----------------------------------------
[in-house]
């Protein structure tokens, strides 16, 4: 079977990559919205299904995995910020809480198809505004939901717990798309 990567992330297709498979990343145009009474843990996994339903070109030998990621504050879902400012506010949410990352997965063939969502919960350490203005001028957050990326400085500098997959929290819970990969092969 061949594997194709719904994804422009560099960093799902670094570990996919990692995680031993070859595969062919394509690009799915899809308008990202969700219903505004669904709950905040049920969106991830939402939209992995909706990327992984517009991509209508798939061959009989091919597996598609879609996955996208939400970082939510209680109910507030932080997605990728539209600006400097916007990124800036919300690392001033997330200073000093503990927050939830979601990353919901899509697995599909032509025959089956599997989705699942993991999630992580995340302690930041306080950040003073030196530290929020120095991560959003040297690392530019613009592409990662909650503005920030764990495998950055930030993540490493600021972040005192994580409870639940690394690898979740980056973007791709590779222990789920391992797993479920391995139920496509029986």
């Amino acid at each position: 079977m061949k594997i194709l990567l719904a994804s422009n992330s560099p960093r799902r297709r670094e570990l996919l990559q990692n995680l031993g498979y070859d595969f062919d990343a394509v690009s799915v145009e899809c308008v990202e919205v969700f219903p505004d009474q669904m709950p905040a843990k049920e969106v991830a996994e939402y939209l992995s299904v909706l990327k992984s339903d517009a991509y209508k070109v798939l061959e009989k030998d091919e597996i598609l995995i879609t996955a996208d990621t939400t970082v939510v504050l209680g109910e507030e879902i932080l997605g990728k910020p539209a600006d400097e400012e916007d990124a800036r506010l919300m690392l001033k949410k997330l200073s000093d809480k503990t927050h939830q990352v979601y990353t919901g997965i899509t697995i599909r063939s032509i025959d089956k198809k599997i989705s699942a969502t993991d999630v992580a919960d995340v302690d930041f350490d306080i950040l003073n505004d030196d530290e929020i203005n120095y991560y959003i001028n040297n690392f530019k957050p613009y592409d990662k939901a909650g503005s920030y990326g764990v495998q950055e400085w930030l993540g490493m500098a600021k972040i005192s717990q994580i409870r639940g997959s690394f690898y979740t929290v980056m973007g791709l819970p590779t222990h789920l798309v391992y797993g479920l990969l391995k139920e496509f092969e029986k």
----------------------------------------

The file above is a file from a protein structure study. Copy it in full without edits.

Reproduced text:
[in-house]
């Protein structure tokens, strides 16, 4: 079977990559919205299904995995910020809480198809505004939901717990798309 990567992330297709498979990343145009009474843990996994339903070109030998990621504050879902400012506010949410990352997965063939969502919960350490203005001028957050990326400085500098997959929290819970990969092969 061949594997194709719904994804422009560099960093799902670094570990996919990692995680031993070859595969062919394509690009799915899809308008990202969700219903505004669904709950905040049920969106991830939402939209992995909706990327992984517009991509209508798939061959009989091919597996598609879609996955996208939400970082939510209680109910507030932080997605990728539209600006400097916007990124800036919300690392001033997330200073000093503990927050939830979601990353919901899509697995599909032509025959089956599997989705699942993991999630992580995340302690930041306080950040003073030196530290929020120095991560959003040297690392530019613009592409990662909650503005920030764990495998950055930030993540490493600021972040005192994580409870639940690394690898979740980056973007791709590779222990789920391992797993479920391995139920496509029986």
């Amino acid at each position: 079977m061949k594997i194709l990567l719904a994804s422009n992330s560099p960093r799902r297709r670094e570990l996919l990559q990692n995680l031993g498979y070859d595969f062919d990343a394509v690009s799915v145009e899809c308008v990202e919205v969700f219903p505004d009474q669904m709950p905040a843990k049920e969106v991830a996994e939402y939209l992995s299904v909706l990327k992984s339903d517009a991509y209508k070109v798939l061959e009989k030998d091919e597996i598609l995995i879609t996955a996208d990621t939400t970082v939510v504050l209680g109910e507030e879902i932080l997605g990728k910020p539209a600006d400097e400012e916007d990124a800036r506010l919300m690392l001033k949410k997330l200073s000093d809480k503990t927050h939830q990352v979601y990353t919901g997965i899509t697995i599909r063939s032509i025959d089956k198809k599997i989705s699942a969502t993991d999630v992580a919960d995340v302690d930041f350490d306080i950040l003073n505004d030196d530290e929020i203005n120095y991560y959003i001028n040297n690392f530019k957050p613009y592409d990662k939901a909650g503005s920030y990326g764990v495998q950055e400085w930030l993540g490493m500098a600021k972040i005192s717990q994580i409870r639940g997959s690394f690898y979740t929290v980056m973007g791709l819970p590779t222990h789920l798309v391992y797993g479920l990969l391995k139920e496509f092969e029986k």